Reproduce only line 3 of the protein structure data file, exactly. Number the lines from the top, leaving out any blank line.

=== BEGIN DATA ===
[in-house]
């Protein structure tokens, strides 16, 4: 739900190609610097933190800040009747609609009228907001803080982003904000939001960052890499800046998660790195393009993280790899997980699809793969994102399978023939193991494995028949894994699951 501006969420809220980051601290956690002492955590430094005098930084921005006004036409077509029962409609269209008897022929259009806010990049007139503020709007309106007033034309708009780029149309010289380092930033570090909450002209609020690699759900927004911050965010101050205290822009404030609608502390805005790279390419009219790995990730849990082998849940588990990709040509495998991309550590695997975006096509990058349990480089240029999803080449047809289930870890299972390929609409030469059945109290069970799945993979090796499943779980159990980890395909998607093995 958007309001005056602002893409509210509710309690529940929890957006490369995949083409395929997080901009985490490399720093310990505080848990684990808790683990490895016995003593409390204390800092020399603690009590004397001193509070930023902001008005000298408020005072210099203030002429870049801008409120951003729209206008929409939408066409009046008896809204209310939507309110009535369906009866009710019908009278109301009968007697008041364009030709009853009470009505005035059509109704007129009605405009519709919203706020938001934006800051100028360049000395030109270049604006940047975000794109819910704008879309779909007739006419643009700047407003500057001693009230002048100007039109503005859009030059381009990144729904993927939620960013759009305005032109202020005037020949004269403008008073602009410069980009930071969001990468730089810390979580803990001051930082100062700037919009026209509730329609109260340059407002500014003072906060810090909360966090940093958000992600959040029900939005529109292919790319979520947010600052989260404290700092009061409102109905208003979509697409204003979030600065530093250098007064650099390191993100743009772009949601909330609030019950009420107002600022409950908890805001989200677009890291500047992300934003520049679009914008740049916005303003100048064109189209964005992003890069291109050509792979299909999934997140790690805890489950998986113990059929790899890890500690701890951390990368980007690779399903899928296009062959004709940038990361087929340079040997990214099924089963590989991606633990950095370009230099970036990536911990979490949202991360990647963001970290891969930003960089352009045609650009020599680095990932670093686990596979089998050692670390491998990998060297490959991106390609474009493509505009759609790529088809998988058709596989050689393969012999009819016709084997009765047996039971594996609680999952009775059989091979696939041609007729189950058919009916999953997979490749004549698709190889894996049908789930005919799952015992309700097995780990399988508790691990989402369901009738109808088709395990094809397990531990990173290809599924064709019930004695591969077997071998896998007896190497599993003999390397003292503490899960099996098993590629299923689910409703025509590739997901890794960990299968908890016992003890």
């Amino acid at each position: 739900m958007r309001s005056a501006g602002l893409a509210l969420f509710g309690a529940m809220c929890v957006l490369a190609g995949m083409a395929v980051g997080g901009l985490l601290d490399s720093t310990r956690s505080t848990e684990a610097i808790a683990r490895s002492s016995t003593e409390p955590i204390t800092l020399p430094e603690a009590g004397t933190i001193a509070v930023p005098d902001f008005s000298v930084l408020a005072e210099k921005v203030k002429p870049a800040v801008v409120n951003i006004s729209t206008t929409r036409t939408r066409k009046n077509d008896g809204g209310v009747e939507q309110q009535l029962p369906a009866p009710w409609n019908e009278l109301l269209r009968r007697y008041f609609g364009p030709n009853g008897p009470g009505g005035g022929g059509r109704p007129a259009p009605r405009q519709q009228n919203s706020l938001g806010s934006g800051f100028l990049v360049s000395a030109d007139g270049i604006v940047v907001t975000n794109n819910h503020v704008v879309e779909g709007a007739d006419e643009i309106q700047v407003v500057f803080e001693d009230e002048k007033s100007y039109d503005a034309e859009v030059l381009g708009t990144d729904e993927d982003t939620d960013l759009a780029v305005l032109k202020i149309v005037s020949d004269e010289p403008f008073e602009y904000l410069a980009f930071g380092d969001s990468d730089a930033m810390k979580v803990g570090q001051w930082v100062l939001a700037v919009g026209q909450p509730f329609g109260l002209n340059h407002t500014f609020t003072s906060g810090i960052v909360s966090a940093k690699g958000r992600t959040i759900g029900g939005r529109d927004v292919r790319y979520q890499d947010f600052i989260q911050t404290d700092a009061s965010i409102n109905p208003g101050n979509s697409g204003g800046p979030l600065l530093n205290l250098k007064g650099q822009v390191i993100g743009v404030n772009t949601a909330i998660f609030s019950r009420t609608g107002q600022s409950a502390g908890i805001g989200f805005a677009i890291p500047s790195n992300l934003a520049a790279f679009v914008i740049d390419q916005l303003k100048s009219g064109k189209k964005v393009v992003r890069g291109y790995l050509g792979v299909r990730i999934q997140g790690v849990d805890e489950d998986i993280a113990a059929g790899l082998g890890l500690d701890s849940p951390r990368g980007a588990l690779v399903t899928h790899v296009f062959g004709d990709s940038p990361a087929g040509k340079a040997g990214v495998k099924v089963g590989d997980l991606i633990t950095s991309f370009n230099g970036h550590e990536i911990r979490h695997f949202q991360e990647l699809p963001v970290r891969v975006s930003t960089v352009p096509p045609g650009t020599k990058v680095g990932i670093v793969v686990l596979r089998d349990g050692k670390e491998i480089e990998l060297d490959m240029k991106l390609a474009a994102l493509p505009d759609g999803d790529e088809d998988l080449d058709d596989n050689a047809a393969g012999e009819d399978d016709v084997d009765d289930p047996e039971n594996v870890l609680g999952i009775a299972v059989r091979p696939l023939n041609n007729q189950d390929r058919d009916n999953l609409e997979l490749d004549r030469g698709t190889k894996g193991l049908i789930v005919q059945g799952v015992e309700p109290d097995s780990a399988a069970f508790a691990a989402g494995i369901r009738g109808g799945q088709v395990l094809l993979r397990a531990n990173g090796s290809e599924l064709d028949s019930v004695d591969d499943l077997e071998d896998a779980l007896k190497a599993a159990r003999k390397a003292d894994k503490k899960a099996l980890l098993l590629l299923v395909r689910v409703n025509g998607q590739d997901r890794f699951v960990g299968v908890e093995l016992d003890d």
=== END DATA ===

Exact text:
């Amino acid at each position: 739900m958007r309001s005056a501006g602002l893409a509210l969420f509710g309690a529940m809220c929890v957006l490369a190609g995949m083409a395929v980051g997080g901009l985490l601290d490399s720093t310990r956690s505080t848990e684990a610097i808790a683990r490895s002492s016995t003593e409390p955590i204390t800092l020399p430094e603690a009590g004397t933190i001193a509070v930023p005098d902001f008005s000298v930084l408020a005072e210099k921005v203030k002429p870049a800040v801008v409120n951003i006004s729209t206008t929409r036409t939408r066409k009046n077509d008896g809204g209310v009747e939507q309110q009535l029962p369906a009866p009710w409609n019908e009278l109301l269209r009968r007697y008041f609609g364009p030709n009853g008897p009470g009505g005035g022929g059509r109704p007129a259009p009605r405009q519709q009228n919203s706020l938001g806010s934006g800051f100028l990049v360049s000395a030109d007139g270049i604006v940047v907001t975000n794109n819910h503020v704008v879309e779909g709007a007739d006419e643009i309106q700047v407003v500057f803080e001693d009230e002048k007033s100007y039109d503005a034309e859009v030059l381009g708009t990144d729904e993927d982003t939620d960013l759009a780029v305005l032109k202020i149309v005037s020949d004269e010289p403008f008073e602009y904000l410069a980009f930071g380092d969001s990468d730089a930033m810390k979580v803990g570090q001051w930082v100062l939001a700037v919009g026209q909450p509730f329609g109260l002209n340059h407002t500014f609020t003072s906060g810090i960052v909360s966090a940093k690699g958000r992600t959040i759900g029900g939005r529109d927004v292919r790319y979520q890499d947010f600052i989260q911050t404290d700092a009061s965010i409102n109905p208003g101050n979509s697409g204003g800046p979030l600065l530093n205290l250098k007064g650099q822009v390191i993100g743009v404030n772009t949601a909330i998660f609030s019950r009420t609608g107002q600022s409950a502390g908890i805001g989200f805005a677009i890291p500047s790195n992300l934003a520049a790279f679009v914008i740049d390419q916005l303003k100048s009219g064109k189209k964005v393009v992003r890069g291109y790995l050509g792979v299909r990730i999934q997140g790690v849990d805890e489950d998986i993280a113990a059929g790899l082998g890890l500690d701890s849940p951390r990368g980007a588990l690779v399903t899928h790899v296009f062959g004709d990709s940038p990361a087929g040509k340079a040997g990214v495998k099924v089963g590989d997980l991606i633990t950095s991309f370009n230099g970036h550590e990536i911990r979490h695997f949202q991360e990647l699809p963001v970290r891969v975006s930003t960089v352009p096509p045609g650009t020599k990058v680095g990932i670093v793969v686990l596979r089998d349990g050692k670390e491998i480089e990998l060297d490959m240029k991106l390609a474009a994102l493509p505009d759609g999803d790529e088809d998988l080449d058709d596989n050689a047809a393969g012999e009819d399978d016709v084997d009765d289930p047996e039971n594996v870890l609680g999952i009775a299972v059989r091979p696939l023939n041609n007729q189950d390929r058919d009916n999953l609409e997979l490749d004549r030469g698709t190889k894996g193991l049908i789930v005919q059945g799952v015992e309700p109290d097995s780990a399988a069970f508790a691990a989402g494995i369901r009738g109808g799945q088709v395990l094809l993979r397990a531990n990173g090796s290809e599924l064709d028949s019930v004695d591969d499943l077997e071998d896998a779980l007896k190497a599993a159990r003999k390397a003292d894994k503490k899960a099996l980890l098993l590629l299923v395909r689910v409703n025509g998607q590739d997901r890794f699951v960990g299968v908890e093995l016992d003890d």